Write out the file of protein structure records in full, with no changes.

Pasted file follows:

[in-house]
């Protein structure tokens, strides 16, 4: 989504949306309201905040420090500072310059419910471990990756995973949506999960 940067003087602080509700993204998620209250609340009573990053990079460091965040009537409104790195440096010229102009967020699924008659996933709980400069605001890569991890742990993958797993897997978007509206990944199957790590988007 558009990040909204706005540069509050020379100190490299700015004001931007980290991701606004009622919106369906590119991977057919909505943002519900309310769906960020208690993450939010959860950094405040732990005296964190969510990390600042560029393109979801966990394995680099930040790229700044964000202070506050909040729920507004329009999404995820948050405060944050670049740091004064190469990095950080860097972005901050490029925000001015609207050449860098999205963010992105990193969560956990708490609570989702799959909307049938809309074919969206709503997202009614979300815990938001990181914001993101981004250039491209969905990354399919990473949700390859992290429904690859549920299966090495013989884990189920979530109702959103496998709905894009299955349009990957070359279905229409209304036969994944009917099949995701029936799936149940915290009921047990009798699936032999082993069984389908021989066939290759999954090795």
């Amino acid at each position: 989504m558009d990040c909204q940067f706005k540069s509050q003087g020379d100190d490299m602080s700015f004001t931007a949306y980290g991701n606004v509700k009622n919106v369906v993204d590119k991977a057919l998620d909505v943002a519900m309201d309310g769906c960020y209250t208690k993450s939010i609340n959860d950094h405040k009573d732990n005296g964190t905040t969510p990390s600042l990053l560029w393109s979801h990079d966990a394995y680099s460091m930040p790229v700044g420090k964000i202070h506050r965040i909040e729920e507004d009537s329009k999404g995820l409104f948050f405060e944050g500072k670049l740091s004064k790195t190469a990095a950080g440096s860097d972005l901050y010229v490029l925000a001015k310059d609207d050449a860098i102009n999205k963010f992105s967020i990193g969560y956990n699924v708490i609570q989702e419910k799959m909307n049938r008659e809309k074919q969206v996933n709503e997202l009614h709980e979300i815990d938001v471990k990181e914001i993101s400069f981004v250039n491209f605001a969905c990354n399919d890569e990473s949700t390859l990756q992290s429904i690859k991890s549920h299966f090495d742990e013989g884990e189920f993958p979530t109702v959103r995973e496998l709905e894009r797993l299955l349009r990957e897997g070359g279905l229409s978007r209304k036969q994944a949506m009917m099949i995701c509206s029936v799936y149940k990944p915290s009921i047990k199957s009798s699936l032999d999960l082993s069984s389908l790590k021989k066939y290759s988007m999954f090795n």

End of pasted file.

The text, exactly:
[in-house]
């Protein structure tokens, strides 16, 4: 989504949306309201905040420090500072310059419910471990990756995973949506999960 940067003087602080509700993204998620209250609340009573990053990079460091965040009537409104790195440096010229102009967020699924008659996933709980400069605001890569991890742990993958797993897997978007509206990944199957790590988007 558009990040909204706005540069509050020379100190490299700015004001931007980290991701606004009622919106369906590119991977057919909505943002519900309310769906960020208690993450939010959860950094405040732990005296964190969510990390600042560029393109979801966990394995680099930040790229700044964000202070506050909040729920507004329009999404995820948050405060944050670049740091004064190469990095950080860097972005901050490029925000001015609207050449860098999205963010992105990193969560956990708490609570989702799959909307049938809309074919969206709503997202009614979300815990938001990181914001993101981004250039491209969905990354399919990473949700390859992290429904690859549920299966090495013989884990189920979530109702959103496998709905894009299955349009990957070359279905229409209304036969994944009917099949995701029936799936149940915290009921047990009798699936032999082993069984389908021989066939290759999954090795």
């Amino acid at each position: 989504m558009d990040c909204q940067f706005k540069s509050q003087g020379d100190d490299m602080s700015f004001t931007a949306y980290g991701n606004v509700k009622n919106v369906v993204d590119k991977a057919l998620d909505v943002a519900m309201d309310g769906c960020y209250t208690k993450s939010i609340n959860d950094h405040k009573d732990n005296g964190t905040t969510p990390s600042l990053l560029w393109s979801h990079d966990a394995y680099s460091m930040p790229v700044g420090k964000i202070h506050r965040i909040e729920e507004d009537s329009k999404g995820l409104f948050f405060e944050g500072k670049l740091s004064k790195t190469a990095a950080g440096s860097d972005l901050y010229v490029l925000a001015k310059d609207d050449a860098i102009n999205k963010f992105s967020i990193g969560y956990n699924v708490i609570q989702e419910k799959m909307n049938r008659e809309k074919q969206v996933n709503e997202l009614h709980e979300i815990d938001v471990k990181e914001i993101s400069f981004v250039n491209f605001a969905c990354n399919d890569e990473s949700t390859l990756q992290s429904i690859k991890s549920h299966f090495d742990e013989g884990e189920f993958p979530t109702v959103r995973e496998l709905e894009r797993l299955l349009r990957e897997g070359g279905l229409s978007r209304k036969q994944a949506m009917m099949i995701c509206s029936v799936y149940k990944p915290s009921i047990k199957s009798s699936l032999d999960l082993s069984s389908l790590k021989k066939y290759s988007m999954f090795n």